Boeing's 737 Max 8 and 9 airplanes are grounded in the U.S. and elsewhere.
Image: JASON REDMOND/AFP/Getty Images

A fatal Ethiopian Airlines crash this weekend has prompted President Donald Trump to ground all U.S. airplanes of a similar model.

Boeing launched an investigation on Tuesday after an Ethiopian Airlines plane crashed shortly after takeoff on Sunday. The aircraft — a Boeing 737 Max 8 — was  the same model involved in the fatal Lion Air crash in Indonesia in October.

President Trump at a White House panel made the announcement about grounding both Boeing 737  Max 8 and 9 planes in the U.S.

Any Boeing 737 Max 8 planes that were in the air during the announcement will be allowed to continue to their destination. Once the aircrafts land, they will be forbidden from flying in U.S. airspace along with other Max 8 and Max 9 aircrafts.

The U.S. is the last of any major developed country to ground the aircrafts. China, Germany, France, Canada, the U.K., and other countries grounded the planes much sooner after the Sunday crash.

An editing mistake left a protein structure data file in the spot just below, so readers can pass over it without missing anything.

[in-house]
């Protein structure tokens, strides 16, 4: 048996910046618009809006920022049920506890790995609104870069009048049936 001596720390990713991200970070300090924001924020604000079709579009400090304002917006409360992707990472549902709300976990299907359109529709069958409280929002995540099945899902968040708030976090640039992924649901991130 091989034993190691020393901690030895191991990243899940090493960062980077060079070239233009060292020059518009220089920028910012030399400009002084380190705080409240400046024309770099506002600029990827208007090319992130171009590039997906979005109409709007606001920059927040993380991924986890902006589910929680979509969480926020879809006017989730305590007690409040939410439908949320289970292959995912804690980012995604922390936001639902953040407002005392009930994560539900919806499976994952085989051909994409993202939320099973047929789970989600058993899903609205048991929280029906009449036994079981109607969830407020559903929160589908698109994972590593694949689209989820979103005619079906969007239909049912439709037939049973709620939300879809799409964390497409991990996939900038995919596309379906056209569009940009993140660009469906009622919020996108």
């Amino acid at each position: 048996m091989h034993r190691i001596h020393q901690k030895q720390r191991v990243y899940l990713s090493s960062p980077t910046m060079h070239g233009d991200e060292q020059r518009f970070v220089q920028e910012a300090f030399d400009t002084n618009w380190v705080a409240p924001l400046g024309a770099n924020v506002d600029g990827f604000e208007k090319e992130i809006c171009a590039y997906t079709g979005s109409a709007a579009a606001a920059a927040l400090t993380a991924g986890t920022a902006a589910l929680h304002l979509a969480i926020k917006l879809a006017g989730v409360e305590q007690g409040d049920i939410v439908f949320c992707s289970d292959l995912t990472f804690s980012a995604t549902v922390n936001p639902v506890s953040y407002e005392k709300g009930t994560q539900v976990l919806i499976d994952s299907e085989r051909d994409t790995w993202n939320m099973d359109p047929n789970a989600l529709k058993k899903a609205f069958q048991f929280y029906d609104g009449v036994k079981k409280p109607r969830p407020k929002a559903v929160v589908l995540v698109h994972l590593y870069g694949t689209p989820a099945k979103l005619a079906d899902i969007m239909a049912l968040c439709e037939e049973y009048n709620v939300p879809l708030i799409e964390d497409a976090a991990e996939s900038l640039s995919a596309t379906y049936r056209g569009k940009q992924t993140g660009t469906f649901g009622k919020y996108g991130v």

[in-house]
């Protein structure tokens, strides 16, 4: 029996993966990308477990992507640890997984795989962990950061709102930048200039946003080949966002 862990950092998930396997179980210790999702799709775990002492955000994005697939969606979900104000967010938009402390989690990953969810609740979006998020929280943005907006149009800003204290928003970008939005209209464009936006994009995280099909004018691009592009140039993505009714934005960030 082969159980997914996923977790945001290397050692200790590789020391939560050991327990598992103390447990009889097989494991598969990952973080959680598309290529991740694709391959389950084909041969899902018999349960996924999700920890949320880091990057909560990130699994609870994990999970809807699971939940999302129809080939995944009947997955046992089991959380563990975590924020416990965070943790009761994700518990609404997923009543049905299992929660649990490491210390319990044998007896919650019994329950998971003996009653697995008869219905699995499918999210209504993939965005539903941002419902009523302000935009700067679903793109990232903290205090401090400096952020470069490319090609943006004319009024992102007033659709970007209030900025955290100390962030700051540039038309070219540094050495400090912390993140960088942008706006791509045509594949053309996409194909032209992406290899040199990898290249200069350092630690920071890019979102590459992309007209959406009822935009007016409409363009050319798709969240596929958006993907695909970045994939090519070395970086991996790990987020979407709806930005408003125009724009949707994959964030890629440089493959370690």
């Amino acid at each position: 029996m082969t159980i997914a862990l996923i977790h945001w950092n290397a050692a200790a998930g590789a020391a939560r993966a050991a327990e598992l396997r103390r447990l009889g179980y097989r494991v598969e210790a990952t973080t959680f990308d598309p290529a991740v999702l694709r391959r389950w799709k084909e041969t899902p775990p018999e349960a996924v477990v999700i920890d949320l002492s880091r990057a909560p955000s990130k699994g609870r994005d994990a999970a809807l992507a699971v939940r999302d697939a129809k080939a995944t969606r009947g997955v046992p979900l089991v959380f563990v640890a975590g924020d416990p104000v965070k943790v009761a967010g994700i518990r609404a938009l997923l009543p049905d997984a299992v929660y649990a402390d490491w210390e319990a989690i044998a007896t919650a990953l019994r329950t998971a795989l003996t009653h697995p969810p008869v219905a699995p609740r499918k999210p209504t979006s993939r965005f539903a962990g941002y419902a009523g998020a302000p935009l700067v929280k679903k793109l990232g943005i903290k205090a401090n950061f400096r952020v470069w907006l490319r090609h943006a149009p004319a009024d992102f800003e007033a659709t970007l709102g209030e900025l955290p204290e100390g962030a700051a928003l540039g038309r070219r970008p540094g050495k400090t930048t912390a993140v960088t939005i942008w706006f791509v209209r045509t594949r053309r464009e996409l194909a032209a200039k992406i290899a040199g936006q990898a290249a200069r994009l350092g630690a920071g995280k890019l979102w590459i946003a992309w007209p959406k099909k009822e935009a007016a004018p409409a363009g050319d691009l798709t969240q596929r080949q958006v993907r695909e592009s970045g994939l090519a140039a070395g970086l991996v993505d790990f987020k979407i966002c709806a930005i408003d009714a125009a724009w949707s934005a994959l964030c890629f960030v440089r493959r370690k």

A petition circulated Tuesday calling for the Boeing 737 Max 8 crafts to stop flying on Southwest and American flights. A New York Times analysis found U.S. companies Southwest and American airlines are the top carriers that use the planes in its fleets. 

The FAA released a statement shortly after President Trump’s press conference, explaining that the Boeing 737 would be forbidden from being operated  by any U.S. airlines or in any U.S. territory.

The FAA’s statement was markedly different from the one the agency released on Tuesday, when it said it  was reviewing planes and that its review so far provided “no basis to order grounding the aircraft.

Boeing issued a statement immediately following Trump’s announcement, noting its “full confidence in the safety of the 737 Max” but that it supports the decision to temporarily ground its planes.

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